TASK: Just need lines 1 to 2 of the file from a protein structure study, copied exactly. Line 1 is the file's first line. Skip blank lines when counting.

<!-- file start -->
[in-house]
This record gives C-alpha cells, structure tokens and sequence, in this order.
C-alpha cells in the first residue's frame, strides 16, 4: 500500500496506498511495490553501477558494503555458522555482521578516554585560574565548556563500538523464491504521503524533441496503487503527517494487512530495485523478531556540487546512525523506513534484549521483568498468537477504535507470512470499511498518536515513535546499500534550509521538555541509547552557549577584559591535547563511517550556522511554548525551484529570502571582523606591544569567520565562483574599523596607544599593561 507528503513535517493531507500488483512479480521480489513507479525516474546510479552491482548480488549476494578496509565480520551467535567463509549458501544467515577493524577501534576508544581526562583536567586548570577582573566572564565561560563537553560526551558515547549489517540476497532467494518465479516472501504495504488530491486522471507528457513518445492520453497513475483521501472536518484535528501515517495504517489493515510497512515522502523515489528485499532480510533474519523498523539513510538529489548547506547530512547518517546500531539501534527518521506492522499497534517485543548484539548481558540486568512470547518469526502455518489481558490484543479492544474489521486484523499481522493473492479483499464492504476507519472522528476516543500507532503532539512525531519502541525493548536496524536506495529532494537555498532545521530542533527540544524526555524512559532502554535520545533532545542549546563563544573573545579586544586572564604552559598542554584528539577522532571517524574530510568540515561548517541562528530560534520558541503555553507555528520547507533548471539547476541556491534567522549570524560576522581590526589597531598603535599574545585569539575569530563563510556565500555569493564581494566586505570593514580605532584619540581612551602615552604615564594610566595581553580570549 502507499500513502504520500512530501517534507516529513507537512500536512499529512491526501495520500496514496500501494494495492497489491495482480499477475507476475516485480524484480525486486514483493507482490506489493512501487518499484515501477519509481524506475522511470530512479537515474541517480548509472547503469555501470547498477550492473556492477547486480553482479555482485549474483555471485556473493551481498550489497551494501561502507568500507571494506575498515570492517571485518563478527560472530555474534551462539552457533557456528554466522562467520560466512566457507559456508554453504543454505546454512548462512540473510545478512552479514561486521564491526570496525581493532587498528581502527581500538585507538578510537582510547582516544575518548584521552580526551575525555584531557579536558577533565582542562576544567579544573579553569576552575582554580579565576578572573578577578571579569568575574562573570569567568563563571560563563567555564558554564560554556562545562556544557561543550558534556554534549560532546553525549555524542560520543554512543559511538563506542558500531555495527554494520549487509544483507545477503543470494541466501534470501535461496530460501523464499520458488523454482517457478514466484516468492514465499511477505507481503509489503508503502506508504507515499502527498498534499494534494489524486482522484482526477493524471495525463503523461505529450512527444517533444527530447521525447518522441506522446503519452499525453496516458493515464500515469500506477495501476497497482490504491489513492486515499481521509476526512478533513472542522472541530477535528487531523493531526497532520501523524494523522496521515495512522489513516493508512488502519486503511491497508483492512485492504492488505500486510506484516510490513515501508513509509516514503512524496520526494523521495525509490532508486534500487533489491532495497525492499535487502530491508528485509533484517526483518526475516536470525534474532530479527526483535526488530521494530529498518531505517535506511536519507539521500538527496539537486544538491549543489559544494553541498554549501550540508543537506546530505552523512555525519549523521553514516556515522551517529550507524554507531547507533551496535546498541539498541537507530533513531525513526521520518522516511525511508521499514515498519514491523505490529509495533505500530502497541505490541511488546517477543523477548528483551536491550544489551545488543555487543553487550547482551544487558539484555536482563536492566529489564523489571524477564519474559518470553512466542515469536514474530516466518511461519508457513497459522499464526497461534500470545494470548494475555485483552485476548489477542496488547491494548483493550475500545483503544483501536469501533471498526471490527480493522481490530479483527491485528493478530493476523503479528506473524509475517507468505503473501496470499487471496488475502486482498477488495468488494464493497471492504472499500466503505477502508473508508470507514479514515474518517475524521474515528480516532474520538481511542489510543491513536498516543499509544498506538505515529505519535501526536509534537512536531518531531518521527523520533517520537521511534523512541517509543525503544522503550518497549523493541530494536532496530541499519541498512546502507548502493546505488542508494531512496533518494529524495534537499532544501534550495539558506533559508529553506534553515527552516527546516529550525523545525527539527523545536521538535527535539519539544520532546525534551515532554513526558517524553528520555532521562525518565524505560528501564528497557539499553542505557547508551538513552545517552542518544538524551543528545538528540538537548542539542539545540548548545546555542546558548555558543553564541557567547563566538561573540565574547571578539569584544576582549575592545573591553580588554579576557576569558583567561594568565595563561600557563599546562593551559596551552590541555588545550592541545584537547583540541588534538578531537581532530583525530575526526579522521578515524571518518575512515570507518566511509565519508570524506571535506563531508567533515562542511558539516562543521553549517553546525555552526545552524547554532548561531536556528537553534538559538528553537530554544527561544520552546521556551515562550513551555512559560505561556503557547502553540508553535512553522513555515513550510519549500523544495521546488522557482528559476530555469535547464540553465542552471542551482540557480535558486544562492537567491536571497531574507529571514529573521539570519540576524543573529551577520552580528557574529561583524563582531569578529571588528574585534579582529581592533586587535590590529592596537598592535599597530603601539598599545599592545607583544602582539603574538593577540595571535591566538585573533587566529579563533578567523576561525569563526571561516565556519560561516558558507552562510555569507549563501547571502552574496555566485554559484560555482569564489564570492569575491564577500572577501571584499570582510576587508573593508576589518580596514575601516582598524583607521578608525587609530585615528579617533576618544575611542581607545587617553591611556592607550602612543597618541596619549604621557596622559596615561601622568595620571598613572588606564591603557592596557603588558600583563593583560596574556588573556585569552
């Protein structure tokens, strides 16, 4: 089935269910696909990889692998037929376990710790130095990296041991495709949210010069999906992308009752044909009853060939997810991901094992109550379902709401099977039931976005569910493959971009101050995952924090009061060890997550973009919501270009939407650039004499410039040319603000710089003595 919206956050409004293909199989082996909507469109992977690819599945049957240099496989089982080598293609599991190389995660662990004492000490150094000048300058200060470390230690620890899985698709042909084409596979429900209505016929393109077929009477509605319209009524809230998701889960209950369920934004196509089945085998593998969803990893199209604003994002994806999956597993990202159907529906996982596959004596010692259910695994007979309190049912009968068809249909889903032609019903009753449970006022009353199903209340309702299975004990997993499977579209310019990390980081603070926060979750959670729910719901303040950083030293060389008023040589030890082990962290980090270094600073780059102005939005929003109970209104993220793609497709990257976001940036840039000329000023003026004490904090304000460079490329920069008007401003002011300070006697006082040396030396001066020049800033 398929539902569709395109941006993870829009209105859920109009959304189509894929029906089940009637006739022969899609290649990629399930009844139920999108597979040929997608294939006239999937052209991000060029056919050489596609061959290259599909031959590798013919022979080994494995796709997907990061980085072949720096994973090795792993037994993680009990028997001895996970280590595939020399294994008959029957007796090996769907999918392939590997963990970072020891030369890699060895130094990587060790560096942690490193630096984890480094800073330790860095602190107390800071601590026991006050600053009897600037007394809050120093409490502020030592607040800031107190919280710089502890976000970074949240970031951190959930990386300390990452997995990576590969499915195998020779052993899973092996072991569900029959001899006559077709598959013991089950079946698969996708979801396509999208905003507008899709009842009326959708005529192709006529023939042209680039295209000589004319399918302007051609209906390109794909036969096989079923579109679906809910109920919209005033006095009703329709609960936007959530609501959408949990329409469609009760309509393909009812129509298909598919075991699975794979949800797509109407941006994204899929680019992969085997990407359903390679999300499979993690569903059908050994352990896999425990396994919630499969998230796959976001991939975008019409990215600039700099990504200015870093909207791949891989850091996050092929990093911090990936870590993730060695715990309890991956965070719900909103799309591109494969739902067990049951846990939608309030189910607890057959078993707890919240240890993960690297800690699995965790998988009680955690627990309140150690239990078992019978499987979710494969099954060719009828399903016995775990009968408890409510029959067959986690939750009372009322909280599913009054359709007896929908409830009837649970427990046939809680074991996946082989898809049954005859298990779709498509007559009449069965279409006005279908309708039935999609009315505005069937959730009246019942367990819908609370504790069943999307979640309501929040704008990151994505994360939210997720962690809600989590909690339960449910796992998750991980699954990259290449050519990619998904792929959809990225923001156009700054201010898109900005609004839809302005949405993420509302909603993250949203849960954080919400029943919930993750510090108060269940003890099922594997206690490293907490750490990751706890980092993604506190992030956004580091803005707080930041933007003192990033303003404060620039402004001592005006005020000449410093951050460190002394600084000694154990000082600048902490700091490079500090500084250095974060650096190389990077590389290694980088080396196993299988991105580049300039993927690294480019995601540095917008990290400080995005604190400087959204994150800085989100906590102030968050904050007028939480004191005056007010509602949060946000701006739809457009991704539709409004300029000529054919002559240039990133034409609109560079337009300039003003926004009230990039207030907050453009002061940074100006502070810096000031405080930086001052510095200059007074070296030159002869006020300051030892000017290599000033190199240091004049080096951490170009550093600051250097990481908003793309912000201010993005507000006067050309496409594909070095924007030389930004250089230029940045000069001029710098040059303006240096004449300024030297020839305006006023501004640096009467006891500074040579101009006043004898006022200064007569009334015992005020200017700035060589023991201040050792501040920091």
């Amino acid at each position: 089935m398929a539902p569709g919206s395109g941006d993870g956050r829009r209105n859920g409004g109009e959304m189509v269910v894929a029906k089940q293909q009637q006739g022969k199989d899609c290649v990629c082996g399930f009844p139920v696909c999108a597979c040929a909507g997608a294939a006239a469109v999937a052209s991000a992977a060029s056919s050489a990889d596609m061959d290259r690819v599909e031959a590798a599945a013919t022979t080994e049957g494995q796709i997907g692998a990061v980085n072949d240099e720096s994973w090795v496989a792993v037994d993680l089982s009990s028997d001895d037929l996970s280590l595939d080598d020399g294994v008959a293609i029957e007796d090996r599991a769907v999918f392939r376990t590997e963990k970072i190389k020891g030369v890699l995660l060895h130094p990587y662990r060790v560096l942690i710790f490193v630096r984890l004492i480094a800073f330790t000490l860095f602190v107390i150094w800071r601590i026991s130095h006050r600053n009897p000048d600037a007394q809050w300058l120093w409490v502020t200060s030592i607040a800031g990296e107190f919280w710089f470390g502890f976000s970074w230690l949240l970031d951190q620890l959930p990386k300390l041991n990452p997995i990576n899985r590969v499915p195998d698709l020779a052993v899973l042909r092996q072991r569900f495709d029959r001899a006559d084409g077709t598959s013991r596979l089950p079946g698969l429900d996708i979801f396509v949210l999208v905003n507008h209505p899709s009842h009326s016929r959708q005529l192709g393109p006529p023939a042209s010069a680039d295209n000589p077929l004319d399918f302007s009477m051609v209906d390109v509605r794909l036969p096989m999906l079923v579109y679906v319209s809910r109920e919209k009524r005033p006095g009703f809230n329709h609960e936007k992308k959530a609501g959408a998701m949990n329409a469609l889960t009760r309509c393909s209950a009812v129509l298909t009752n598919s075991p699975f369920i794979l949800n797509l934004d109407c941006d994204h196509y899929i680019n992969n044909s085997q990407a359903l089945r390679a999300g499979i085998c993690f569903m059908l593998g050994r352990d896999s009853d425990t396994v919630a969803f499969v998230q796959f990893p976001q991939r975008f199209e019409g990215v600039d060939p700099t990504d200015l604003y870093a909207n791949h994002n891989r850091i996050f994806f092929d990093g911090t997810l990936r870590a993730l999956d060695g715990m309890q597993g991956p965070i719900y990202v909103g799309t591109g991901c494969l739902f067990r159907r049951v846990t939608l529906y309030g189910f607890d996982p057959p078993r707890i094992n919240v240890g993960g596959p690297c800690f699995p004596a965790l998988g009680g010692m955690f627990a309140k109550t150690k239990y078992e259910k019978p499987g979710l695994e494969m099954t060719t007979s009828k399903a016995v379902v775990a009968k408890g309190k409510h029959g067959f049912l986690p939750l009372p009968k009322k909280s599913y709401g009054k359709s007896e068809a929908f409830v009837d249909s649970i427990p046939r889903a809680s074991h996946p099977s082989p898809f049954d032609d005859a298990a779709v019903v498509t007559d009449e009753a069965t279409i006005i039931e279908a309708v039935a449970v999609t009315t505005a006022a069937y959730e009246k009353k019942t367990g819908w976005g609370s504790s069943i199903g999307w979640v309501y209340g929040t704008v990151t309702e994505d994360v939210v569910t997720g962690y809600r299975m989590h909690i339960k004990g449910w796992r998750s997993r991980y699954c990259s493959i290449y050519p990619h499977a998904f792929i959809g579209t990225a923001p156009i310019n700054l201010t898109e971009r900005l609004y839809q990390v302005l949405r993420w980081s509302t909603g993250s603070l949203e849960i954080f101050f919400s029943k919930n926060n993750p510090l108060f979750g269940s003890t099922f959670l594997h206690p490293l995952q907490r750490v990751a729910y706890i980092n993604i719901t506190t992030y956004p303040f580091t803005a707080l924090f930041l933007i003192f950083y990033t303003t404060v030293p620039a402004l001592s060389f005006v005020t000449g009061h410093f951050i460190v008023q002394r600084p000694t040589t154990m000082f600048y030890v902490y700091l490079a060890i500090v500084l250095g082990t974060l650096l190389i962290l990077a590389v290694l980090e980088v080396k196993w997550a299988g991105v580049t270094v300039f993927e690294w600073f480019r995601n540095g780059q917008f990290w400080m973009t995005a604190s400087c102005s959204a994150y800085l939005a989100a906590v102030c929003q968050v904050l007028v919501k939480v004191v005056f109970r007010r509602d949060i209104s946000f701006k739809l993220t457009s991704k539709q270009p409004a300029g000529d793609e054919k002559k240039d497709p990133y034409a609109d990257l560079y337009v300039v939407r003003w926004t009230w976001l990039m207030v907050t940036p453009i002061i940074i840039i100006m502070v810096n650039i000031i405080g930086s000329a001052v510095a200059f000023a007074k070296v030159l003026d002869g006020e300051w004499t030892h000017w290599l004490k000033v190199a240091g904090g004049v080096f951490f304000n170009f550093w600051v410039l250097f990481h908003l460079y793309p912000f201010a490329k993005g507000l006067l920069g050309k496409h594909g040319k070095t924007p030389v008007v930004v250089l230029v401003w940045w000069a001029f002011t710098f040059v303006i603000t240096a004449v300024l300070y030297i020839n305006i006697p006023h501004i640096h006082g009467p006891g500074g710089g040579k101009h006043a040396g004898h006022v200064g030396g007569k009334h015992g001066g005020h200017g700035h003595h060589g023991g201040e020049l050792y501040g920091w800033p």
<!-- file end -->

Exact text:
[in-house]
This record gives C-alpha cells, structure tokens and sequence, in this order.